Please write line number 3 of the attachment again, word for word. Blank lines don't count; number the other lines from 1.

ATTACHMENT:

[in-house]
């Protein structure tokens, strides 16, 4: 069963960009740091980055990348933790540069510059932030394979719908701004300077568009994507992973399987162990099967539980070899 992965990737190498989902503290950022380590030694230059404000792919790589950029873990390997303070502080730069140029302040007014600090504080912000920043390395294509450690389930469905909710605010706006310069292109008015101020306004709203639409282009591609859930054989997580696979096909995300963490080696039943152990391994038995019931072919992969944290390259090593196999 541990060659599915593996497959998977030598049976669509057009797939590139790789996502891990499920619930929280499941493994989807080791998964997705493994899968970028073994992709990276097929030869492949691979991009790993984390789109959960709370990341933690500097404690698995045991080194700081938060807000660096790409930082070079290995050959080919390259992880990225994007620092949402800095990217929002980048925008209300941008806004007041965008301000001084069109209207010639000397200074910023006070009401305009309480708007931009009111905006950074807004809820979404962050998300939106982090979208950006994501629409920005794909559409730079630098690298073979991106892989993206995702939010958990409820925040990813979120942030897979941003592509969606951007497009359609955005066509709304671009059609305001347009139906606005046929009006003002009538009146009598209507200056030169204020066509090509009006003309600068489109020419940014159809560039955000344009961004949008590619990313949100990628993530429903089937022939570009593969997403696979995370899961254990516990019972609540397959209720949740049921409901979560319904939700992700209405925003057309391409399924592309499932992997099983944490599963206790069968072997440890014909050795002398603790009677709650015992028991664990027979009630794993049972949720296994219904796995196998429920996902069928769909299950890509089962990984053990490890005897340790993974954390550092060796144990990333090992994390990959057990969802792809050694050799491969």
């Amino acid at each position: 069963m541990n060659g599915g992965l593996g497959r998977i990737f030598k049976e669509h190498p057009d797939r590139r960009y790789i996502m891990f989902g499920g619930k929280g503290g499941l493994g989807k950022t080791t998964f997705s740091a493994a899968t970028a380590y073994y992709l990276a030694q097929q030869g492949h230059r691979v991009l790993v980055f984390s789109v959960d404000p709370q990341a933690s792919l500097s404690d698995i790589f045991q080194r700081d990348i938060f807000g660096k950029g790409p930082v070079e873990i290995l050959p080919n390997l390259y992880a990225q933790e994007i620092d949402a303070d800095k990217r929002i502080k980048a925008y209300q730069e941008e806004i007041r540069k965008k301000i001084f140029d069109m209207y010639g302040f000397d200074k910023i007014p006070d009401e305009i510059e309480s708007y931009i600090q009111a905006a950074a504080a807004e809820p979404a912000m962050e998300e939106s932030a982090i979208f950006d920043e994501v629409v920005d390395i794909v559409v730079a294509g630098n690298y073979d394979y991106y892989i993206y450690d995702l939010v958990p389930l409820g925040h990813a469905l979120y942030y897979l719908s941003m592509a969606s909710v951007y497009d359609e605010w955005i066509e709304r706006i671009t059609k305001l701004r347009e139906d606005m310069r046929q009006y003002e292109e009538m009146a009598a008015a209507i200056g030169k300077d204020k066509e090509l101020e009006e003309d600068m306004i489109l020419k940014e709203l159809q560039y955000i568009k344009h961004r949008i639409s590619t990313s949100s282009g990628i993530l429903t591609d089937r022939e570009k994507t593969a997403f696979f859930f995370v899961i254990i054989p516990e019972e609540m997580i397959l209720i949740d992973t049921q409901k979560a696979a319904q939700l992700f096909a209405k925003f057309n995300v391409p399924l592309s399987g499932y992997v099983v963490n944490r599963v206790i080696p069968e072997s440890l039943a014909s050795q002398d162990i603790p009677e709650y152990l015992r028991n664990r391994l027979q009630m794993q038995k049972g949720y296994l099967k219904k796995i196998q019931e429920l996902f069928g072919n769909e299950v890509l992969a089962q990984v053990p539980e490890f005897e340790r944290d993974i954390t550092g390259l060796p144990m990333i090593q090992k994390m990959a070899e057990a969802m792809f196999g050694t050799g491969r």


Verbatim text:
């Amino acid at each position: 069963m541990n060659g599915g992965l593996g497959r998977i990737f030598k049976e669509h190498p057009d797939r590139r960009y790789i996502m891990f989902g499920g619930k929280g503290g499941l493994g989807k950022t080791t998964f997705s740091a493994a899968t970028a380590y073994y992709l990276a030694q097929q030869g492949h230059r691979v991009l790993v980055f984390s789109v959960d404000p709370q990341a933690s792919l500097s404690d698995i790589f045991q080194r700081d990348i938060f807000g660096k950029g790409p930082v070079e873990i290995l050959p080919n390997l390259y992880a990225q933790e994007i620092d949402a303070d800095k990217r929002i502080k980048a925008y209300q730069e941008e806004i007041r540069k965008k301000i001084f140029d069109m209207y010639g302040f000397d200074k910023i007014p006070d009401e305009i510059e309480s708007y931009i600090q009111a905006a950074a504080a807004e809820p979404a912000m962050e998300e939106s932030a982090i979208f950006d920043e994501v629409v920005d390395i794909v559409v730079a294509g630098n690298y073979d394979y991106y892989i993206y450690d995702l939010v958990p389930l409820g925040h990813a469905l979120y942030y897979l719908s941003m592509a969606s909710v951007y497009d359609e605010w955005i066509e709304r706006i671009t059609k305001l701004r347009e139906d606005m310069r046929q009006y003002e292109e009538m009146a009598a008015a209507i200056g030169k300077d204020k066509e090509l101020e009006e003309d600068m306004i489109l020419k940014e709203l159809q560039y955000i568009k344009h961004r949008i639409s590619t990313s949100s282009g990628i993530l429903t591609d089937r022939e570009k994507t593969a997403f696979f859930f995370v899961i254990i054989p516990e019972e609540m997580i397959l209720i949740d992973t049921q409901k979560a696979a319904q939700l992700f096909a209405k925003f057309n995300v391409p399924l592309s399987g499932y992997v099983v963490n944490r599963v206790i080696p069968e072997s440890l039943a014909s050795q002398d162990i603790p009677e709650y152990l015992r028991n664990r391994l027979q009630m794993q038995k049972g949720y296994l099967k219904k796995i196998q019931e429920l996902f069928g072919n769909e299950v890509l992969a089962q990984v053990p539980e490890f005897e340790r944290d993974i954390t550092g390259l060796p144990m990333i090593q090992k994390m990959a070899e057990a969802m792809f196999g050694t050799g491969r």